PSIA Alpine Team Member Robin Barnes Is a Fan of Family Lessons
PSIA Alpine Team member Robin Barnes loves to teach family lessons. “Family lessons are beautiful in that this group chose to spend the day together and enjoy it as a family,” says Barnes. “That’s pretty awesome.”
Here are her top tips for making sure your next family lesson is a success.
- Communicate expectations early and often. If you get a group of all first timers that includes a couple of very young children who need hands-on instruction, collaborate with the parents on the approach that is most comfortable for everyone.
- Employ the adults in the group for help. If they are the parents, they are raising the kids. They understand that you cannot be everything to everyone all the time, and that you have one set of hands.
- Communicate how you see the lesson being the most successful for everyone, based on your experience. Come up with a game plan with the parents.
- Be prepared to be flexible with your plan, and to be proven wrong on any assumption you bring to the lesson. Some three-year-olds CAN ski all day! You can have students all over a beginner area and not skiing one by one and still maintain total control over what’s going on. Not getting it right isn’t going to ruin their day.
- Most importantly, get ready to work your butt off. This family came to enjoy themselves and learn to ski together. Being “together” has huge value. Choose an attitude that will allow them to fulfill this and want to come back for more.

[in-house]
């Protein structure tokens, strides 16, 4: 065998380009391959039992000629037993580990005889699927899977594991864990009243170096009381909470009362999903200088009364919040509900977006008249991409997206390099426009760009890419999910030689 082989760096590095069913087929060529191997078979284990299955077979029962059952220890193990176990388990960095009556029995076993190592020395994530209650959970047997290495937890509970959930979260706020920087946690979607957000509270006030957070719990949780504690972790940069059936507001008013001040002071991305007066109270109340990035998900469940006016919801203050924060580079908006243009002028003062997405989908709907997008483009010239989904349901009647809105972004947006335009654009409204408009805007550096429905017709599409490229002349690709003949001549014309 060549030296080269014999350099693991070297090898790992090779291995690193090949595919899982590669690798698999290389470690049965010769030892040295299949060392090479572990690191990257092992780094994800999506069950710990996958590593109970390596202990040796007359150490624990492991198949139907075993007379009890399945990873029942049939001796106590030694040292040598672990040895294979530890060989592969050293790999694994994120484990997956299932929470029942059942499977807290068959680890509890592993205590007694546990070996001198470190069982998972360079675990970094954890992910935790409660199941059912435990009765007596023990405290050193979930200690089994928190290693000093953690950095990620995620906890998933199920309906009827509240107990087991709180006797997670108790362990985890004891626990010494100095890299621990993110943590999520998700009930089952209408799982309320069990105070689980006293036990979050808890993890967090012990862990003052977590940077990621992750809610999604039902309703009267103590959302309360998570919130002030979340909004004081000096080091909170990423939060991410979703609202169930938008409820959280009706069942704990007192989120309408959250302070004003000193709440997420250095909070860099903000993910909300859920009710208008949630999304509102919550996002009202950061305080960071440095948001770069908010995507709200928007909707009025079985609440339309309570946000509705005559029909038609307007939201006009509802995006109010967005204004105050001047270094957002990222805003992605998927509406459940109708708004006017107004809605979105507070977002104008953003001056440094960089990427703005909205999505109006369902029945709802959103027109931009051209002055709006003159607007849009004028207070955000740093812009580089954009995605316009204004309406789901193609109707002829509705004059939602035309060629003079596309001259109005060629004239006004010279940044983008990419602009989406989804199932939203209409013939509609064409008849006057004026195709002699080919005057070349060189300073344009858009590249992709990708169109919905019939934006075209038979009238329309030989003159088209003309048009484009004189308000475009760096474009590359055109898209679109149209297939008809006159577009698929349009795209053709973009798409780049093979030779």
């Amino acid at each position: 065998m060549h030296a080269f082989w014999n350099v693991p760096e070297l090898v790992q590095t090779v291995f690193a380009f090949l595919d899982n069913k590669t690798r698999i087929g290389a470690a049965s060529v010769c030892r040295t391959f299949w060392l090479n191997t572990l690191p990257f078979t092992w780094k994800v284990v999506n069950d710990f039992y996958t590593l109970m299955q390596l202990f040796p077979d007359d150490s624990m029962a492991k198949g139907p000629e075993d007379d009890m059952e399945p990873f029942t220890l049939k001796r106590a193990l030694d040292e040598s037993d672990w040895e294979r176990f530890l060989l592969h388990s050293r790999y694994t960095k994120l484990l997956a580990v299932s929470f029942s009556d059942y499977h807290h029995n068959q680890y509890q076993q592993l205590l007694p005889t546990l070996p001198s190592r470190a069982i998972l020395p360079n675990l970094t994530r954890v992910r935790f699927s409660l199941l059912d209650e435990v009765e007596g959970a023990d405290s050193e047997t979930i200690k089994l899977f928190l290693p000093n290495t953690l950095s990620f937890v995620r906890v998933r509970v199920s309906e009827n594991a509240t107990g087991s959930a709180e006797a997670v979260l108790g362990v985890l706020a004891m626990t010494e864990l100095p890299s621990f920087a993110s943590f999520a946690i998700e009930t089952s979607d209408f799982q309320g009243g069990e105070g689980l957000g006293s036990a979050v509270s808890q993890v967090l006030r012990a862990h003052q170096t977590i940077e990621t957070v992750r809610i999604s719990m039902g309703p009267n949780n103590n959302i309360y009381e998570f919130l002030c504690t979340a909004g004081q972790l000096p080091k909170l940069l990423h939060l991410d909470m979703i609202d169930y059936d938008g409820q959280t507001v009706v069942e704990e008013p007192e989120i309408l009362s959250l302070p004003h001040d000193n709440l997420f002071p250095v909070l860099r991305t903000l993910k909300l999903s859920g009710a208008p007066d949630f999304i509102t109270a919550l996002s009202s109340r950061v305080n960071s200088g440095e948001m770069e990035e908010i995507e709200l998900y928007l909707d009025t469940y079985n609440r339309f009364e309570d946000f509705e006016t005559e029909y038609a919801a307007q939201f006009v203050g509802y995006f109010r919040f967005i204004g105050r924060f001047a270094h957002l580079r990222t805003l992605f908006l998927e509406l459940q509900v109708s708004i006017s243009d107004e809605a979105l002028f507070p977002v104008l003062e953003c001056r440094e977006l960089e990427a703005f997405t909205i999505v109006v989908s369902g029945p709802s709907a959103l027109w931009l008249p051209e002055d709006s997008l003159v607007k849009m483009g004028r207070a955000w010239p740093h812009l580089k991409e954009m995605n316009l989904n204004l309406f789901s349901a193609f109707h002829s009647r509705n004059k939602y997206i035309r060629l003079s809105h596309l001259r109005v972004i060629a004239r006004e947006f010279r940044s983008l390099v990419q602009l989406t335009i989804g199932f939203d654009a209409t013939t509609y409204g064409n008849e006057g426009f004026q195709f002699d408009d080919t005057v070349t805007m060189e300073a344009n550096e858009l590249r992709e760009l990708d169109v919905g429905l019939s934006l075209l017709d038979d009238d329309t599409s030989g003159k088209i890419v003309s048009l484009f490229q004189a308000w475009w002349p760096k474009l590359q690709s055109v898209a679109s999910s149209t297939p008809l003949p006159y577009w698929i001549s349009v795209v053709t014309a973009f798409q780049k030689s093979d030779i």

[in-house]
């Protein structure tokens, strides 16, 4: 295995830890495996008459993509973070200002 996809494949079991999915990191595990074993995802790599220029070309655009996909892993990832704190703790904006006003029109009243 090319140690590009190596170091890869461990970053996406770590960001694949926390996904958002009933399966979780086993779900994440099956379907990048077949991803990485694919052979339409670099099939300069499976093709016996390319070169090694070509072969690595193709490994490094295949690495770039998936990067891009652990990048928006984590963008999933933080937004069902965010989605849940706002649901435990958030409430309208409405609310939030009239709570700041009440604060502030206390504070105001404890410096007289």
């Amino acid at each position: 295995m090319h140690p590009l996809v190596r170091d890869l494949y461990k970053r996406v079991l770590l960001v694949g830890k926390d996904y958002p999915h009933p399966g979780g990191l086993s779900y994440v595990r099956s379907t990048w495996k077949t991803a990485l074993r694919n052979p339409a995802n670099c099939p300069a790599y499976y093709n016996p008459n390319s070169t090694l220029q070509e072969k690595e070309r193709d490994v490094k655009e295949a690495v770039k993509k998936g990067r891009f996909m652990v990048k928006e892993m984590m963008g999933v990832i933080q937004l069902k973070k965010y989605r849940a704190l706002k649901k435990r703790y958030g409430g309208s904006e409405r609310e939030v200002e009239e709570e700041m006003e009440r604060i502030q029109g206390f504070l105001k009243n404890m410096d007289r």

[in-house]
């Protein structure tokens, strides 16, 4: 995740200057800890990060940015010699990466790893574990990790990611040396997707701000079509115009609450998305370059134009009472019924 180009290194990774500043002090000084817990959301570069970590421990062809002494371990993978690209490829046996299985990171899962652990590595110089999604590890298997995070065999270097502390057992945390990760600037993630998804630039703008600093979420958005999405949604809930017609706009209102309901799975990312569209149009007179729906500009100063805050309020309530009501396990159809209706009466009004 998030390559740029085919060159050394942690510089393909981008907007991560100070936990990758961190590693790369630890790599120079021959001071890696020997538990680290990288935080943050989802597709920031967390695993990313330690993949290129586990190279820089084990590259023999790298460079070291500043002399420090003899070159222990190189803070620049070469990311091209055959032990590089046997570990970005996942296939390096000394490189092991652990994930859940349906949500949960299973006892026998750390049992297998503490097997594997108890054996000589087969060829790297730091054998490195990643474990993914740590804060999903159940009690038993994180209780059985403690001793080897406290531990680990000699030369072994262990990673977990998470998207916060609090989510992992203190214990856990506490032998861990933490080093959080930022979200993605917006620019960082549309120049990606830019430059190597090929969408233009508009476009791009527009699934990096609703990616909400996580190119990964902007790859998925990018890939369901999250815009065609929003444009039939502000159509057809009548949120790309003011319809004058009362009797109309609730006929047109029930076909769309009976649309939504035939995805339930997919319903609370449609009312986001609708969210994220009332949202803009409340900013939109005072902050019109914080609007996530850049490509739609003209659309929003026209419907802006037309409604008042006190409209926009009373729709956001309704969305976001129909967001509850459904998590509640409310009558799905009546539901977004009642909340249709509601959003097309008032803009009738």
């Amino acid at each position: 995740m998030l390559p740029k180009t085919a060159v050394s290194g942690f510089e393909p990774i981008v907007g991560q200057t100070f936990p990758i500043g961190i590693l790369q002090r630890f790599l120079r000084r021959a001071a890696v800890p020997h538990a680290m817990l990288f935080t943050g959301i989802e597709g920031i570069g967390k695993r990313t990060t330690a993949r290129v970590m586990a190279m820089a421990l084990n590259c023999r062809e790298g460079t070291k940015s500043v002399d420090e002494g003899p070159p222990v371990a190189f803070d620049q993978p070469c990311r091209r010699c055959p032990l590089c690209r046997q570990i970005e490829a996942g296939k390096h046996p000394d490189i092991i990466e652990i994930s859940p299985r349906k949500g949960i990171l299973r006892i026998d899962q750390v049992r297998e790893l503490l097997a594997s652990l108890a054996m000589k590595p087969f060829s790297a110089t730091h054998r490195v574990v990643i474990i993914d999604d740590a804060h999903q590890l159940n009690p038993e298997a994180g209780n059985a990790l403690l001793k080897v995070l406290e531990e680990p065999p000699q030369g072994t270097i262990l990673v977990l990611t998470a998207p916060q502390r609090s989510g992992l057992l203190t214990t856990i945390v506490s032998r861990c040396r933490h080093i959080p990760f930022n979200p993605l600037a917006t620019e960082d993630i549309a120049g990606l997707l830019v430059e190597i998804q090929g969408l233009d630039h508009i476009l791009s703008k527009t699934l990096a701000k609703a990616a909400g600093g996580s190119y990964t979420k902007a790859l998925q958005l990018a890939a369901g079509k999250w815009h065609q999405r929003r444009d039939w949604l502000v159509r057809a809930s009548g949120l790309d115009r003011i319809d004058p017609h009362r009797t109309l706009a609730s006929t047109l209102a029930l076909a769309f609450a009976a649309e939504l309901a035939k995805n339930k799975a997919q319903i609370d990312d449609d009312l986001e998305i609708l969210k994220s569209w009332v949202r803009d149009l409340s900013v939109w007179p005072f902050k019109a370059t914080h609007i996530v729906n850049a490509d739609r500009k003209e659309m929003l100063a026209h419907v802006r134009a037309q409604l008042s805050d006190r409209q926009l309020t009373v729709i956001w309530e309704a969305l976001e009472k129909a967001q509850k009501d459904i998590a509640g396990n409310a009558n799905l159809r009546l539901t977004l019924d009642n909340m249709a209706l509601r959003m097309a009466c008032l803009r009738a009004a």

- You’ll be tired at the end, but you’ll get over that. Maybe you’ll even be extra grateful that you got some extra exercise.
- Manage your own expectations, too. Sometimes we think that we have to teach everyone to ski their best and DO as much as possible. We put a lot of pressure on ourselves that everyone learns and skis or snowboards to their own potential.
- Taking a break and sitting in the snow to look at the views together and breathe in clean air can be just what is needed sometimes. Be their guide to those simple things just as much as you are their guide to skiing.
- Communicate constantly about how the day is going. Do they need more? Less? Want to do something different? More of the same? Is everyone getting the attention from you that they need? Ask them!
- We are pretty good at reading minds, but not infallible. Asking them makes it crystal clear. This is true in any lesson, but perhaps especially in a family lesson because there is so much going on and so many personalities, energy levels, an expectations going on at the same time.
For more on family lessons, read these tips from AASI Assistant Snowboard Team Coach Tony Macri and PSIA Cross Country Team Coach Emily Lovett, and listen to this First Chair Podcast series with PSIA Alpine Team member Brian Smith.